Moderate consumption of aspartame is harmless
According to researchers, frequent consumption of the artificial sweetener aspartame can cause cancer. This news caused some attention in the summer of 2023.
Tuesday, August 15, 2023
According to the NZZ, however, nutrition experts are reacting calmly to the news. There is a simple reason for this. The assessment as "possibly carcinogenic" alone says little. What is decisive is the amount that a person consumes. The World Health Organisation (WHO) is not worried either. In the context of normal consumption, aspartame is harmless. Anyone who chews artificially sweetened chewing gum or drinks an artificially sweetened soft drink from time to time has nothing to worry about.
Quantity makes the poison
The basis for the headlines was the reclassification of aspartame as "possibly carcinogenic" by the International Agency for Research on Cancer (IARC). The IARC classification is discussed in the swiss-food glossary article on the keyword "carcinogenic". The different classifications on the subject of carcinogenicity are also the subject of a newsletter. The NZZ writes: "Important to know: The IARC only assesses whether a substance could in principle cause cancer. It does not take into account how much of it a person would have to ingest to have a risk of disease, explained Mary Schubauer-Berigan. She heads the IARC Monographs programme responsible for classification."
The importance of limit values
This is the crucial point, which of course applies not only to aspartame, but also to other substances such as pesticides, which the International Agency for Research on Cancer evaluates. The label "possibly carcinogenic" alone says nothing. The inherent toxicity, i.e. the danger alone, says nothing. What is decisive is how much a person ingests, for example, how much substance a person takes in under real conditions. That is the risk: the inherent danger times the exposure. That is why there are limit values. For aspartame, the recommended maximum is 40 milligrams per kilogram of body weight. According to the NZZ, that is nine to 14 doses of a drink containing high levels of aspartame per day for a person weighing 70 kilograms. With these amounts, one can no longer speak of moderate consumption.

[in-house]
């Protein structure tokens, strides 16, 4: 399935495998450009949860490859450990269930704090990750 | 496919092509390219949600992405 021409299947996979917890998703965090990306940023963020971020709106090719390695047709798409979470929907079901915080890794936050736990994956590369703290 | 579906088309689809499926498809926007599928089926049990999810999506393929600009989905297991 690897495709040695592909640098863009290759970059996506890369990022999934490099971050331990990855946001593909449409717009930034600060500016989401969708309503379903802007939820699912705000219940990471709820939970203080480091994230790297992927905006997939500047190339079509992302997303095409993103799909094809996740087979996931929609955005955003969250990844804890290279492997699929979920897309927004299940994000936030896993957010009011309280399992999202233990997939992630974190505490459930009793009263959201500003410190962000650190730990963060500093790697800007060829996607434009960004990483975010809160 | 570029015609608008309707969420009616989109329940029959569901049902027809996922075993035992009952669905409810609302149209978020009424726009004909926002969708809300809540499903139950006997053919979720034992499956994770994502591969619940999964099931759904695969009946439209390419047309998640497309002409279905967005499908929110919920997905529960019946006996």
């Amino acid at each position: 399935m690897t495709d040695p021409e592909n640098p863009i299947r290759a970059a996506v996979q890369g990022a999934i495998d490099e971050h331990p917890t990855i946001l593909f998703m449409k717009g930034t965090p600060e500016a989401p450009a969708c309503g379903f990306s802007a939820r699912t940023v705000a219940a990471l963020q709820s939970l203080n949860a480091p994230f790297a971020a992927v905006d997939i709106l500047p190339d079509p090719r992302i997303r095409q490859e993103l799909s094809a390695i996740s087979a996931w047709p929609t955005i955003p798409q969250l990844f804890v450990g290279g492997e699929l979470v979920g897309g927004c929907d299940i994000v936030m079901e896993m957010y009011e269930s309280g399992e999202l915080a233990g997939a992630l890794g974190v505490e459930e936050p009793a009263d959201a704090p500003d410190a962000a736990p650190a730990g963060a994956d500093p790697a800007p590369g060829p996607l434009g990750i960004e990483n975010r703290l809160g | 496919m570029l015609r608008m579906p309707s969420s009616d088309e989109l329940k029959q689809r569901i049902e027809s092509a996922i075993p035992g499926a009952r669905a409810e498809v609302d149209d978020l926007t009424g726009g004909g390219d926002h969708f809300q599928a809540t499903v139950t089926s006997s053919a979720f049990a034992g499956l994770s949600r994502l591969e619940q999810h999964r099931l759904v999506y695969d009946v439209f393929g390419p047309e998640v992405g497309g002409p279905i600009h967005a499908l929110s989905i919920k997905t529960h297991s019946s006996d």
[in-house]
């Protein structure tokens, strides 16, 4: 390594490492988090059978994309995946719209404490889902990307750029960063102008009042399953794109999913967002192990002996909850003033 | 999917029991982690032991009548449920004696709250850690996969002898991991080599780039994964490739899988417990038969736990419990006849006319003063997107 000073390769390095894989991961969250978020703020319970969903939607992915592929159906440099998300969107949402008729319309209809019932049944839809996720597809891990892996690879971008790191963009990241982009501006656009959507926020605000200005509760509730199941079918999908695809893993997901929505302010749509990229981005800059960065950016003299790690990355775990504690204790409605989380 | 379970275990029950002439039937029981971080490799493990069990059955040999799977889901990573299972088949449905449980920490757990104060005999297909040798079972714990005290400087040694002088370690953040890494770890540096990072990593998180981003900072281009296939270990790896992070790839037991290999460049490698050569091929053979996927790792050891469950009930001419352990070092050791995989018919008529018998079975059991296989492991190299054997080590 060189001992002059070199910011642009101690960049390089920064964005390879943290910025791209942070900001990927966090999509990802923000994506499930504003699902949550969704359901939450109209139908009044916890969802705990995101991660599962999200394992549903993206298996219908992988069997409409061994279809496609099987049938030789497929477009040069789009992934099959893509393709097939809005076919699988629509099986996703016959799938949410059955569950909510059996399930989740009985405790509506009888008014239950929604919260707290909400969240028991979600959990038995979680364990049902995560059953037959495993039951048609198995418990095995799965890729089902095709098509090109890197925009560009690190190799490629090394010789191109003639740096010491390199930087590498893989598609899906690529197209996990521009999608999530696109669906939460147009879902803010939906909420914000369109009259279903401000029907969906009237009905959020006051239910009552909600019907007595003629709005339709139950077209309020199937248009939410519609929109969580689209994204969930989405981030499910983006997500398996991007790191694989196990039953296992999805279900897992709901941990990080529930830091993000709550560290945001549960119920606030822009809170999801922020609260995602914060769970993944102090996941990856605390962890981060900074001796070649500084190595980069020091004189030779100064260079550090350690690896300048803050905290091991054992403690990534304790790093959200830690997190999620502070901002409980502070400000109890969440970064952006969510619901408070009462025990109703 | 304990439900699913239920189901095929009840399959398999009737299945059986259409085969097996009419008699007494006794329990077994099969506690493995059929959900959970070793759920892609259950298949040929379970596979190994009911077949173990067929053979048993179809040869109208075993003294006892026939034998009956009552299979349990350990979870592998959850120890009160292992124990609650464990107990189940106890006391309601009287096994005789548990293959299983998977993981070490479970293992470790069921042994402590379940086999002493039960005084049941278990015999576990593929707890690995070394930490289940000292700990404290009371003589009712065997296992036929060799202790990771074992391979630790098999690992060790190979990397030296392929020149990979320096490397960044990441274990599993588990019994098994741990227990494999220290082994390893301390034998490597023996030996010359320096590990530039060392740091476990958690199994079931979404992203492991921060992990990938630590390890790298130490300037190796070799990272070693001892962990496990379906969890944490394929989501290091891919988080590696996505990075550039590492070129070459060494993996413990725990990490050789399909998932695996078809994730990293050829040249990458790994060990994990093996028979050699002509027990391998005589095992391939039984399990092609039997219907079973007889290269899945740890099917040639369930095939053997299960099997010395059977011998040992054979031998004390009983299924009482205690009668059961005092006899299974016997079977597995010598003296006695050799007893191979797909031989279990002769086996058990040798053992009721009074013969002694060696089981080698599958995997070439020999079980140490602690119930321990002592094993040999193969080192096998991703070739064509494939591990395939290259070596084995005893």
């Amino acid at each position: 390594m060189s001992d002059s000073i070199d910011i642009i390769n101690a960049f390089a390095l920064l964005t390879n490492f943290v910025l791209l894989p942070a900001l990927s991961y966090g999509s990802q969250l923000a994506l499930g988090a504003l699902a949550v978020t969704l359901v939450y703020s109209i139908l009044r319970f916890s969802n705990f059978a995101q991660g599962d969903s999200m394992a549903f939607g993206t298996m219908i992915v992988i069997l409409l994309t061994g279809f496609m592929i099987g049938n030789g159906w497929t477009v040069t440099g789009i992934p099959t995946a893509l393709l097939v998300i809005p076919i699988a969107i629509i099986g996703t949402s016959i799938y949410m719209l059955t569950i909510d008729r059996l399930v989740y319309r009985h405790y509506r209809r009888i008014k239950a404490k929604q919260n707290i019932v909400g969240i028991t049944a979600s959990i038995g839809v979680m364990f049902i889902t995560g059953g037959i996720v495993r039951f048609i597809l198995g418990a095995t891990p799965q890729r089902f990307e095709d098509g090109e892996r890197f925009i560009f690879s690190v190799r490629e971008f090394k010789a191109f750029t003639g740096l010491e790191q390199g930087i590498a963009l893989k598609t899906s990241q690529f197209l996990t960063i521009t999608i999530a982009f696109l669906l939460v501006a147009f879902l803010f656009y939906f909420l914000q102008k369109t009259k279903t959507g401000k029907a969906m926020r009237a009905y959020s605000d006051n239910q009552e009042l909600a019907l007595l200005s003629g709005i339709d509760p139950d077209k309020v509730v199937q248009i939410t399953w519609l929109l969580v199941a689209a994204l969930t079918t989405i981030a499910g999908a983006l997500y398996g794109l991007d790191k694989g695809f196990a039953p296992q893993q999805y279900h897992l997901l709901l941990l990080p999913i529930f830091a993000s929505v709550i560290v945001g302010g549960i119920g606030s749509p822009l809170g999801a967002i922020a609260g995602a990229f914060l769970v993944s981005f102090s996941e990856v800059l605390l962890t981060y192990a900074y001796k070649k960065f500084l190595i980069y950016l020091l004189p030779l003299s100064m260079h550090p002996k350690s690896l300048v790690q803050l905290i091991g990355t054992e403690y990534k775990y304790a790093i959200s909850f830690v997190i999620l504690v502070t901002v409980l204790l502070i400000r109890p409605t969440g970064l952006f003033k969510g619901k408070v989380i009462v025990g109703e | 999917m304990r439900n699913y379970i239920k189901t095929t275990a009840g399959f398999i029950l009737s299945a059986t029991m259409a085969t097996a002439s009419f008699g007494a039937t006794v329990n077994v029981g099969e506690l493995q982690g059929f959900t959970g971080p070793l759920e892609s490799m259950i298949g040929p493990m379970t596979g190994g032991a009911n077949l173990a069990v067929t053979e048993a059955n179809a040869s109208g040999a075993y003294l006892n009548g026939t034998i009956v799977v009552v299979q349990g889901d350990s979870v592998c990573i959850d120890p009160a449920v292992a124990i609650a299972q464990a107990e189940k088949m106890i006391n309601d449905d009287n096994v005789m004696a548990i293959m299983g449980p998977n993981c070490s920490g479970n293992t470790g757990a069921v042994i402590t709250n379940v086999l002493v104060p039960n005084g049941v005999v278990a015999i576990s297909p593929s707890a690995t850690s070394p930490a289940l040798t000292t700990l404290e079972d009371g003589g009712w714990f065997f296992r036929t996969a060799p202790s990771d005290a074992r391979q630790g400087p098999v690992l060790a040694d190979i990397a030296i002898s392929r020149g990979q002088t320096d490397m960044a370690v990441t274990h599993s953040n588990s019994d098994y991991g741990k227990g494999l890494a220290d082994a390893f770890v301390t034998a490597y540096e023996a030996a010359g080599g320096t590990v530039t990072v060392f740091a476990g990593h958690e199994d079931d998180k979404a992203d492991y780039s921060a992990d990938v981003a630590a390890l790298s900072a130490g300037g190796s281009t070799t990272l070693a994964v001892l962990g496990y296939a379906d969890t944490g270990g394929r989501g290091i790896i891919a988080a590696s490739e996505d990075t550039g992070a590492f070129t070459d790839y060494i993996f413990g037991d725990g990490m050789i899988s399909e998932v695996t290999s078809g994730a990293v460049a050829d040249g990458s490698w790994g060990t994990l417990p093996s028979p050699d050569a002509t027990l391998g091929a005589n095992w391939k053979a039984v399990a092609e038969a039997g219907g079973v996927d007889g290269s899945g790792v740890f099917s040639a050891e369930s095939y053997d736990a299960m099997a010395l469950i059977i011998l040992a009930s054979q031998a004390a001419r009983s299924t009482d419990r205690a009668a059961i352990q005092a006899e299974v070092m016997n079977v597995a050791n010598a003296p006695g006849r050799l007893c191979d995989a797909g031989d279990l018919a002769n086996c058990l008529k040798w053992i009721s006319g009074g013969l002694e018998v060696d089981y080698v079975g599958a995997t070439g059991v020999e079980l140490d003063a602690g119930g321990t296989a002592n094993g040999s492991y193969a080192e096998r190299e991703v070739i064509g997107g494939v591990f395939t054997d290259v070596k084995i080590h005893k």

We, a non-native editorial team value clear and faultless communication. At times we have to prioritize speed over perfection, utilizing tools, that are still learning.
We are deepL sorry for any observed stylistic or spelling errors.
Plants live dangerously. They are surrounded by predators. But they are not completely at their mercy. Decades of research have shown this. For example, plants emit odours when attacked. This realisation could lead to new strategies for plant protection. However, it is still uncertain whether this will ever lead to a widely used product.
In the Tages-Anzeiger newspaper, Nobel Prize winner Jennifer Doudna talks about the opportunities and risks of gene scissors. The tool can be used to specifically treat hereditary diseases, breed drought-tolerant plants and reduce greenhouse gas emis-sions from cows.
Pesticides are to blame for an increase in brain tumours in children in the Zürcher Weinland and the Bernese Seeland, according to a study carried out three years ago. Experts commissioned by the federal government have now come to a different conclusion: the results could also have been accidental.
The potato harvest is not looking good this year. There is a shortfall of 100,000 tonnes, as reported by the Aargauer Zeitung. According to potato producers, this is a drop of 30 per cent compared to the long-term average.